... Caught between a World War(1939) and a civil war(1948) ...
by Infocostarica Staff
The years that followed the imperialist hold of the United States in Costa Rica, were economically harsh because of the international context that surrounded them. The Liberalist philosophy which characterized the last years of the nineteenth century and the first period of the current one, promoted a laissez-faire attitude of the government towards business. This ideal failed in part because of the social unrest that it created, but mostly because of the consequences on the economy during the U.S. Depression of 1929.
When the Depression hit the United States, the prices of the exports in dollars also fell, which created a crisis in the dependent country of Costa Rica. Difficult economic conditions encouraged even more social unrest in the Central American country, and strikes and demonstrations often ended in violent encounters with the police. All of the activities of the United Fruit Company in the Atlantic came to a halt after one of these strikes by banana workers.
The Costa Rican government discarded its previous laissez-faire strategy and began exerting increased control in several aspects. In 1933 it founded the Institute for the Defense of Coffee, which intended to regulate dealings between coffee farmers and coffee exporters. Other outcomes of governmental intervention were the banking reform and the establishment of minimum wage for most workers.
The upside of the Depression years in Costa Rica, was the outburst of cultural productions. Excellent sculptors like Juan Manual Sanchez and Paco Zuniga came out of this era, as well as writers like Carlos Luis Fallas. The artists of this time insisted on rescuing the Costa Rican past and the popular culture. Rural settings as well as peasants and their daily chores were favorite themes for painters, writers and musicias alike. Economic and social pressure in most countries usually promote an acute artistic reaction, and Costa Rica was not the exception.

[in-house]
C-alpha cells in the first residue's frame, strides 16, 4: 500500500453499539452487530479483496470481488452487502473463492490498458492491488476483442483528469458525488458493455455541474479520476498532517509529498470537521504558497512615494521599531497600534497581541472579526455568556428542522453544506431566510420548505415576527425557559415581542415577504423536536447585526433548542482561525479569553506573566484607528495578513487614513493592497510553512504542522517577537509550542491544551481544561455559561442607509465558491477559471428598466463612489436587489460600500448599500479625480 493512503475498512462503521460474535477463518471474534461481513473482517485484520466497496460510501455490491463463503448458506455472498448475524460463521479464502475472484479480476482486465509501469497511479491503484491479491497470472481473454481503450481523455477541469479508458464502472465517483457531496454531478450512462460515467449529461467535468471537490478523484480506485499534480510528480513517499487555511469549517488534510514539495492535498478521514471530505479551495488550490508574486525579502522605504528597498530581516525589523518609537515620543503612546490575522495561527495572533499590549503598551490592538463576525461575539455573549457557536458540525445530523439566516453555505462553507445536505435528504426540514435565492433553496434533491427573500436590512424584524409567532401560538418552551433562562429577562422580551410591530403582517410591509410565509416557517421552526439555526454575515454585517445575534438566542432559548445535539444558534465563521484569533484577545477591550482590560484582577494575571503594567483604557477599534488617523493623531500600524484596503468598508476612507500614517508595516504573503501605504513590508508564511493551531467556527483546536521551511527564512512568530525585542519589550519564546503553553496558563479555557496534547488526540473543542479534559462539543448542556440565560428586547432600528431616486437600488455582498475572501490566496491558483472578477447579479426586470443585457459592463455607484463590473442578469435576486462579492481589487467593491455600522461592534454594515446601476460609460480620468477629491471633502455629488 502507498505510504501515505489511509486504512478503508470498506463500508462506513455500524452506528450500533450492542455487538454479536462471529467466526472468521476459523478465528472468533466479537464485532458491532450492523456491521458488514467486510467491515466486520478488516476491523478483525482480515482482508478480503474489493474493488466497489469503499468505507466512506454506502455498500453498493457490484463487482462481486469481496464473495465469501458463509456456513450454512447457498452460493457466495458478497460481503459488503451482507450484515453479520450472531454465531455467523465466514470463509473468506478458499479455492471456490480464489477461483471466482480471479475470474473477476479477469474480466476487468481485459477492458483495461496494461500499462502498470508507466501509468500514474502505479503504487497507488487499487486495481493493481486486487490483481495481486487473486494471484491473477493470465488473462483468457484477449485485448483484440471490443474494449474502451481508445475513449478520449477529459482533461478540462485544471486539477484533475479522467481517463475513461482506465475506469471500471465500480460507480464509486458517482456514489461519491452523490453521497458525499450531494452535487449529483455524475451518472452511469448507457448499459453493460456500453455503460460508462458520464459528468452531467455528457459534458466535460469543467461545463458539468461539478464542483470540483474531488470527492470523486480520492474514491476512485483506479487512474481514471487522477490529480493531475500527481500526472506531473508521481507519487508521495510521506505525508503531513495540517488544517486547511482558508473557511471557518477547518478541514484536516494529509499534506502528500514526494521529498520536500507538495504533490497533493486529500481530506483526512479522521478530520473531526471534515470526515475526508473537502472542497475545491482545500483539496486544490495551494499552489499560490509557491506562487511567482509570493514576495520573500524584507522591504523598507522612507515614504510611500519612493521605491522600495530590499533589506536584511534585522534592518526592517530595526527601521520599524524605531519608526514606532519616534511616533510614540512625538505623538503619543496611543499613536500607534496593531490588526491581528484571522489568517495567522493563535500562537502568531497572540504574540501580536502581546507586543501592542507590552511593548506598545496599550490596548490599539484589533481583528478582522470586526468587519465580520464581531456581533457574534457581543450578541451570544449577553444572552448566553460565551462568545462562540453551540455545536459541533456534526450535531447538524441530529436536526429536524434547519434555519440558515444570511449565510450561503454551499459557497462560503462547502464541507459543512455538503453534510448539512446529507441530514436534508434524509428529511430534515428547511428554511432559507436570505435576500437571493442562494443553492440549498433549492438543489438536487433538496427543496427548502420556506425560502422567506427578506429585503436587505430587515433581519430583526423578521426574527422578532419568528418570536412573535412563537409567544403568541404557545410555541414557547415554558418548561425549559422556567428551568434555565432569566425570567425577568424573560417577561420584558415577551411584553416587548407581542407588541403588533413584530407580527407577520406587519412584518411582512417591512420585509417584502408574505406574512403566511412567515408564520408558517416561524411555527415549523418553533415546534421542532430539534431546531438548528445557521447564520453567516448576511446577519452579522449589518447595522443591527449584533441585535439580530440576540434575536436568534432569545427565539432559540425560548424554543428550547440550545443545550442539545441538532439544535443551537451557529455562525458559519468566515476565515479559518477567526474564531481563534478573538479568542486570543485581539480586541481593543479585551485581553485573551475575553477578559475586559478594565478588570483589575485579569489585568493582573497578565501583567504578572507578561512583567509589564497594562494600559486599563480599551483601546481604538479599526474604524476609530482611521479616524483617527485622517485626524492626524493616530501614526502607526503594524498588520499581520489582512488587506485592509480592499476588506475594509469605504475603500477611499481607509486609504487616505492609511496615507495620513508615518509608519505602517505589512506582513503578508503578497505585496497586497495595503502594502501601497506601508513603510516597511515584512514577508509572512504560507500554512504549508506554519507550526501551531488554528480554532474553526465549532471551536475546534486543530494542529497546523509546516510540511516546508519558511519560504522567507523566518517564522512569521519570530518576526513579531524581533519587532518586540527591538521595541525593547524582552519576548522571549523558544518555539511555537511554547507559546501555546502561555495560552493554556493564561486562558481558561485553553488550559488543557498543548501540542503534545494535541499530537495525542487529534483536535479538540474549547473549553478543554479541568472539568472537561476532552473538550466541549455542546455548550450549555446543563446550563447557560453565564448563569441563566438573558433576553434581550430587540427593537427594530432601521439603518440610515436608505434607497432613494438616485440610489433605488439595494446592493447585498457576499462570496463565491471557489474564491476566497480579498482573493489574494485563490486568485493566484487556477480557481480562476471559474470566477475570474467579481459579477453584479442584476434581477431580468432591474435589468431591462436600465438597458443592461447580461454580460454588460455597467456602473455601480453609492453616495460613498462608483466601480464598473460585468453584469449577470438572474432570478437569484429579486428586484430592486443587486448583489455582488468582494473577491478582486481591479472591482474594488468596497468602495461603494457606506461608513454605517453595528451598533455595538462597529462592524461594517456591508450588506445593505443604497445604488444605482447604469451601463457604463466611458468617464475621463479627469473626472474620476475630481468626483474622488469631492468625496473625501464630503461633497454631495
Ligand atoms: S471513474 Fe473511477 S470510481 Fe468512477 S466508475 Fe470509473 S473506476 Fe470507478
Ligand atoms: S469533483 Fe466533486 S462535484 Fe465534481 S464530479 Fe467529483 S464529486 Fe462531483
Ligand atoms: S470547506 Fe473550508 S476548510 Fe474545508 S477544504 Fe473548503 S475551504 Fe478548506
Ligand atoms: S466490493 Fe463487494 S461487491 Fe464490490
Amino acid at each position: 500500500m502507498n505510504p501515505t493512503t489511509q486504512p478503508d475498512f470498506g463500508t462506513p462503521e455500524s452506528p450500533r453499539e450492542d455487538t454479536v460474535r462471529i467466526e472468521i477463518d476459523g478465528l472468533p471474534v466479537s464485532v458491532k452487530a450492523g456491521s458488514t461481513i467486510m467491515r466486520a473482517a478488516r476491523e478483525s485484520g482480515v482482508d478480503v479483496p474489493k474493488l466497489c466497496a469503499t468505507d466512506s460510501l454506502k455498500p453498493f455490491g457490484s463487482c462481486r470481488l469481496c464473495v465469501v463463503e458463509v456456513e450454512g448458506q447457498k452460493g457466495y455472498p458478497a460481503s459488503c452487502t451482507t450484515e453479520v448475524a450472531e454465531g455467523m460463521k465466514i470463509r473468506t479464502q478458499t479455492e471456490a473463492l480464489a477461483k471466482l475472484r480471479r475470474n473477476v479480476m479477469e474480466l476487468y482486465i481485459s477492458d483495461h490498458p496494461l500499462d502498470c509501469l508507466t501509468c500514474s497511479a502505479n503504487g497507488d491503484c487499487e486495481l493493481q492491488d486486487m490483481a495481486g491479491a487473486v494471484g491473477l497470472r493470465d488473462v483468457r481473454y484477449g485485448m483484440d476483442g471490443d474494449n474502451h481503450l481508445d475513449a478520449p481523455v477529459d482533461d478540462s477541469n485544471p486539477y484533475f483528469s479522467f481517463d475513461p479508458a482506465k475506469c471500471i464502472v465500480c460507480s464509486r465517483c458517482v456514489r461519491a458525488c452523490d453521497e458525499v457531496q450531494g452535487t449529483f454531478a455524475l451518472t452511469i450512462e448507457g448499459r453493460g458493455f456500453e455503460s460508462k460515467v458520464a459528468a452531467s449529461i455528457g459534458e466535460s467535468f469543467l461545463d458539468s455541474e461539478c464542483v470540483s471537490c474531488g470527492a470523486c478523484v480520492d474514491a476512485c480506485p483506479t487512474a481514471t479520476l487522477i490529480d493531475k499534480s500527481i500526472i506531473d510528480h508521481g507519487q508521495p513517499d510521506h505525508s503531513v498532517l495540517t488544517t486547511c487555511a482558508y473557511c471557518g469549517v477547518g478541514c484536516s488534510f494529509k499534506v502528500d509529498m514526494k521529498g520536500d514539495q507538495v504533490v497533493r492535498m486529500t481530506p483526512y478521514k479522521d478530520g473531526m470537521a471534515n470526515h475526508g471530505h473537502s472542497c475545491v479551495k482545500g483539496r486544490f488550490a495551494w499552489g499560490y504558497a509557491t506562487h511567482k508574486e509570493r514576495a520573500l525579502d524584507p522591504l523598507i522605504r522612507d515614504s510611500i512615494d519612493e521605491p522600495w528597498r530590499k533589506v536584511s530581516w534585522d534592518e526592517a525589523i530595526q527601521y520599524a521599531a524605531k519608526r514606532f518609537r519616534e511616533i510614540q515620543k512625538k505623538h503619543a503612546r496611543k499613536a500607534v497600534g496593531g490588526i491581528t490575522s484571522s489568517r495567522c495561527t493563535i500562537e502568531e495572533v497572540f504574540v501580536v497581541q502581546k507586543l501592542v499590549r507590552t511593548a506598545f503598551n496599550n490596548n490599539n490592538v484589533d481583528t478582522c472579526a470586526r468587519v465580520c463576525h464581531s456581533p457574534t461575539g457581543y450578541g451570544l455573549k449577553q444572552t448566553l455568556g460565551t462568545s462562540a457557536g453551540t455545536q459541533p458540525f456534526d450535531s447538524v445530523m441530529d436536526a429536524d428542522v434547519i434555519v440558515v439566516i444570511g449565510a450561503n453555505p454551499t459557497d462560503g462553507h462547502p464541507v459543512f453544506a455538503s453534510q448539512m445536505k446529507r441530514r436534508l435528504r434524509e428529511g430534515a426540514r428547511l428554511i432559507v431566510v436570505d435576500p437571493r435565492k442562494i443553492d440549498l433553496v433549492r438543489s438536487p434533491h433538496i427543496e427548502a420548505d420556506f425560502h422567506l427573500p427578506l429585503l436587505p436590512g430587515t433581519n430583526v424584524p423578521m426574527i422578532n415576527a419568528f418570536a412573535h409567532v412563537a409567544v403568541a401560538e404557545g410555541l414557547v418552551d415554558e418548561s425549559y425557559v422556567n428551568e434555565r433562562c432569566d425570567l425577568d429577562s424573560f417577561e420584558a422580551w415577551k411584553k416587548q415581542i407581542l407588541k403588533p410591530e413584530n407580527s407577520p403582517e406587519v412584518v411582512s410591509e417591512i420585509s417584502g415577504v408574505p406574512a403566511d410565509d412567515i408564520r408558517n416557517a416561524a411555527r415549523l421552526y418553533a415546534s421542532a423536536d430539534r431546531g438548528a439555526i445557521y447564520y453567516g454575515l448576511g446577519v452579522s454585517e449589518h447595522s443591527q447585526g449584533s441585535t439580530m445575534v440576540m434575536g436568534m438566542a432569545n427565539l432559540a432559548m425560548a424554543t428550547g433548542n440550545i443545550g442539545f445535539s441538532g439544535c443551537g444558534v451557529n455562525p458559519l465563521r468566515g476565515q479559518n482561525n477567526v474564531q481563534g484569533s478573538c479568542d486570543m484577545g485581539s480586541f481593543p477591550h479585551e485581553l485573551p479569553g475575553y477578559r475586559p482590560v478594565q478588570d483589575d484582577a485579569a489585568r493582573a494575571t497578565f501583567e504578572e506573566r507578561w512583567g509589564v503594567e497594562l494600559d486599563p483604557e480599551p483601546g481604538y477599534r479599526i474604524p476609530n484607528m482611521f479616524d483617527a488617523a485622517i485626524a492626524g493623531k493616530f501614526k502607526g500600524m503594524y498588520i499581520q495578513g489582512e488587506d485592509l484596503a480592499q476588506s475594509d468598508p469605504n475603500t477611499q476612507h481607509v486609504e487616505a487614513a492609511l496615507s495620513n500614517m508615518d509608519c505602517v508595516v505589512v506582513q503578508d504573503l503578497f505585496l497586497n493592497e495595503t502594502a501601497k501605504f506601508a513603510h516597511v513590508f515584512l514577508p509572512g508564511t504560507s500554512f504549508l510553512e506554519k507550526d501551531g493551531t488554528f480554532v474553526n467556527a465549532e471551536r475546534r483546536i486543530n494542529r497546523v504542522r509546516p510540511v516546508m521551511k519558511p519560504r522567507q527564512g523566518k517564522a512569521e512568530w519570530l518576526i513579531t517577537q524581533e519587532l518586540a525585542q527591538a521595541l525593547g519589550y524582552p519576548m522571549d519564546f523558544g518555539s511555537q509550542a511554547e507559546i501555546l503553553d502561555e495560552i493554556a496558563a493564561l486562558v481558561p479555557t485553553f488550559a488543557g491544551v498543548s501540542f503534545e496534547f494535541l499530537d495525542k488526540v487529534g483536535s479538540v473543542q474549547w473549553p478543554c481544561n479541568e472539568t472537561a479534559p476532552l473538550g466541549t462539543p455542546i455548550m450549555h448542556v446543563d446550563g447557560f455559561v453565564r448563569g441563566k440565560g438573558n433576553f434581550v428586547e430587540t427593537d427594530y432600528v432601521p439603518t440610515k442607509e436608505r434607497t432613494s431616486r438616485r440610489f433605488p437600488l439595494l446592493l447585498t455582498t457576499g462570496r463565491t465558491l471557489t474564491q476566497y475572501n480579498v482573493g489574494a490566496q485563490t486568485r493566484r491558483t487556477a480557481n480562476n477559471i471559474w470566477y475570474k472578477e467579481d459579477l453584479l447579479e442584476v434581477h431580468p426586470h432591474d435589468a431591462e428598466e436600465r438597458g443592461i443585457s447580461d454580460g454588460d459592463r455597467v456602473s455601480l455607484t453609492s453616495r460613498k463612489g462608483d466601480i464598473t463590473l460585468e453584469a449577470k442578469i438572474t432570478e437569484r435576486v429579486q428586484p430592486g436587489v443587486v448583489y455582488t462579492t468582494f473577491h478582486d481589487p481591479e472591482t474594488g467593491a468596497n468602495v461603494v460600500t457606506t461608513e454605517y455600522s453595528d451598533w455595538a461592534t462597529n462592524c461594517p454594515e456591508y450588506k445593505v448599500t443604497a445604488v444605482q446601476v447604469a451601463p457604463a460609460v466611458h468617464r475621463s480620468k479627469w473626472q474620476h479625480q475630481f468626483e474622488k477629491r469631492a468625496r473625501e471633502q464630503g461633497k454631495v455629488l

Rafael Angel Calderon Guardia was the President of Costa Rica from 1940 to 1944. Among his various achievements is included the founding of the University of Costa Rica (1940), which is still a landmark in the progress of public, higher education. Calderon Guardia also established the country's social security system, called the Caja Costarricense de Seguro Social (1941), which is still functioning. He also passed extremely important bodies of law that guaranteed basic rights for workers and for all citizens alike.
In order to gain support against a strong opponent in a presidential election, Calderon Guardia joined forces with the Communist party leadered by Manuel Mora. What does seem pretty unusual is that this alliance was blessed and encouraged by the Church, who supported the president and the establishment of the teaching of religion in public schools. The international context of the Cold War produced tensions at home, and caused much distrust towards the Communist participation in the government.
In the 1948 presidential elections, Calderon Guardia lost to Otilio Ulate, so Picado, the president in office, under control of Calderon, refused to step down from power, and declared that the victory had resulted from fraud. This event gave rise to the country's civil war of 1948, where Costa Rican politician, farm owner and philosopher, gathered up an army in order to depose the Picado government.